This month, as we celebrate International Women’s Day, we’re honoring the impact all of our mothers, daughters, sisters, aunts and friends have had on our lives. And we’d like to spread awareness about a condition that is disproportionally affecting them—dementia.
Why Are Women More Affected by Dementia?
Worldwide, two-thirds of clinically diagnosed cases of dementia and Alzheimer’s disease are women, according to a study published in the Journal of Alzheimer’s Disease. Data gathered by the Alzheimer’s Association shows that a woman’s estimated lifetime risk of developing Alzheimer’s at age 65 is 1 in 5. In the United States alone, approximately 11 million women are either living with Alzheimer’s disease or caring for someone who has it. But why exactly are women at higher risk of dementia than men? It’s complicated.
“Many people attribute the higher incidence rate to the greater longevity of women,” said Dr. Karen Wolfe, MBBS, MA Holistic Health Coach. “But that doesn’t explain why women are at greater risk than men at the same age—other factors are at play. Women need to be empowered with the facts and information they need to protect their brain health.”
Among the many potential reasons why women are at higher risk of dementia, a few stand out. These include genetic variations, hormones, life experiences, and diet.
Recent studies showed that a gene variant on the X chromosome may be associated with susceptibility to late-onset Alzheimer’s disease. Another gene, APOE4, which helps transport fat into the bloodstream, has shown to be a genetic risk factor for sporadic and late-onset familiar Alzheimer’s disease. The APOE4 gene is far more pronounced in women than men.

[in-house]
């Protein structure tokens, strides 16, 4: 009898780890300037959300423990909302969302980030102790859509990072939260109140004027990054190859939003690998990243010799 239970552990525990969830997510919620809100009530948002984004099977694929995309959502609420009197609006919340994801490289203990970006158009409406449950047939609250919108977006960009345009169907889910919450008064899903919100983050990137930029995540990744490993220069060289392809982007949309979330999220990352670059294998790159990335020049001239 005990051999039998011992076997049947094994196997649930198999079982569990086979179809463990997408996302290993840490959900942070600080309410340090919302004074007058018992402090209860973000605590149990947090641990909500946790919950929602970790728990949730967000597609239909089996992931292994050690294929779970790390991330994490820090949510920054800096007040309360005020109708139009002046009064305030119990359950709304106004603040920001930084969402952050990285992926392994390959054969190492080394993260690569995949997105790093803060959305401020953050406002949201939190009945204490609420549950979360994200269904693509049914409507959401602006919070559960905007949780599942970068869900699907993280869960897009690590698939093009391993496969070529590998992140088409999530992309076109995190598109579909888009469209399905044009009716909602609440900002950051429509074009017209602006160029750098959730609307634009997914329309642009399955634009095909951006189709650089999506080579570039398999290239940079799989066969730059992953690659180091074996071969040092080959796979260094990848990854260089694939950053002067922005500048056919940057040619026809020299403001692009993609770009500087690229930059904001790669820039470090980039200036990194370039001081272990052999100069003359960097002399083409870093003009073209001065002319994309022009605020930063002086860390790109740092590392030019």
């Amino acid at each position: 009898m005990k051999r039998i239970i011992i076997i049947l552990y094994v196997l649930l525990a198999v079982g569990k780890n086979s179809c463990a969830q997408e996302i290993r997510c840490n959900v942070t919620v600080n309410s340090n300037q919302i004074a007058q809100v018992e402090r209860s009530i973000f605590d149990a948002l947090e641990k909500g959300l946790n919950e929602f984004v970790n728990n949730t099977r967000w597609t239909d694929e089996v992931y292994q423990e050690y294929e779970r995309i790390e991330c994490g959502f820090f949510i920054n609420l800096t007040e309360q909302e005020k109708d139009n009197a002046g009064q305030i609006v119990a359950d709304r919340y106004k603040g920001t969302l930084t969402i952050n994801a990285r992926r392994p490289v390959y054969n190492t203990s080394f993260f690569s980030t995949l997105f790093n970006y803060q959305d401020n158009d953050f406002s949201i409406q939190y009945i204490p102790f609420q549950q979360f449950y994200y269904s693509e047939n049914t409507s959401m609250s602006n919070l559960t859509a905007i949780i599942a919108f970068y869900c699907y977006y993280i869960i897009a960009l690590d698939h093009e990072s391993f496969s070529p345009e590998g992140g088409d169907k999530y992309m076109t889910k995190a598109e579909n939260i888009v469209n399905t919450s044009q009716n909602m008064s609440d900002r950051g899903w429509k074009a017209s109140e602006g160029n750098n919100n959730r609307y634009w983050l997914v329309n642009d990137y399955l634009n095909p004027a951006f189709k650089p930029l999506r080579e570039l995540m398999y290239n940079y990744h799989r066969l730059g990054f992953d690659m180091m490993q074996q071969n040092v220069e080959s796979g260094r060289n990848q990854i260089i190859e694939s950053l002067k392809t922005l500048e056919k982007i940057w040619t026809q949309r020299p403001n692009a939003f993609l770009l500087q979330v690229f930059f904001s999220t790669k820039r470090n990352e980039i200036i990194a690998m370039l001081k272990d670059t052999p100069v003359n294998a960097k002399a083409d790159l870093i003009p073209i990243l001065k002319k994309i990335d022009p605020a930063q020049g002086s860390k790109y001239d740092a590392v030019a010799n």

Findings show that many lifestyle factors can increase a woman’s risk of dementia. Reproductive history, education, smoking, drinking and occupation may all influence the increased rate of cognitive decline we see in women compared to men.
- Heart Health
Cardiovascular risk factors have been associated with an increased likelihood of developing Alzheimer’s disease and other dementias. And studies show that women may struggle with obesity, diabetes and hypertension more than men—especially after age 60.
“Incorporating aerobic exercise, muscle training, life-long learning and a heart-healthy diet can help women reduce their risk of dementia and maintain cognitive function, memory and thinking skills,” says Beverly Sanborn, L.C.S.W., Gerontologist and Vice President of Program Development, Belmont Village Senior Living. “When you have a loved one with dementia, it’s equally important to create an environment that reduces the negative impact of social and health-related stressors.”
Most Caregivers are Female
Women aren’t just more likely to have dementia—they’re also more likely to be caregivers to those who are living with dementia. Statistics show that caregiving responsibilities often fall to women. More than three in five unpaid Alzheimer’s caregivers are women. Although men also provide assistance, female caregivers may spend as much as 50% more time providing care than male caregivers, according to data compiled by caregiver.org.
Caregiving is a huge responsibility that can come with physical, emotional, social and financial strain. Working women who take on the role of caregiver often face adverse consequences in the workplace due to lost wages from reduced work hours, turning down job opportunities, time out from the workforce, family leave or early retirement.
If you believe you or a woman you know may have dementia, take our complimentary dementia quiz to learn more about the cognitive changes you’re noticing.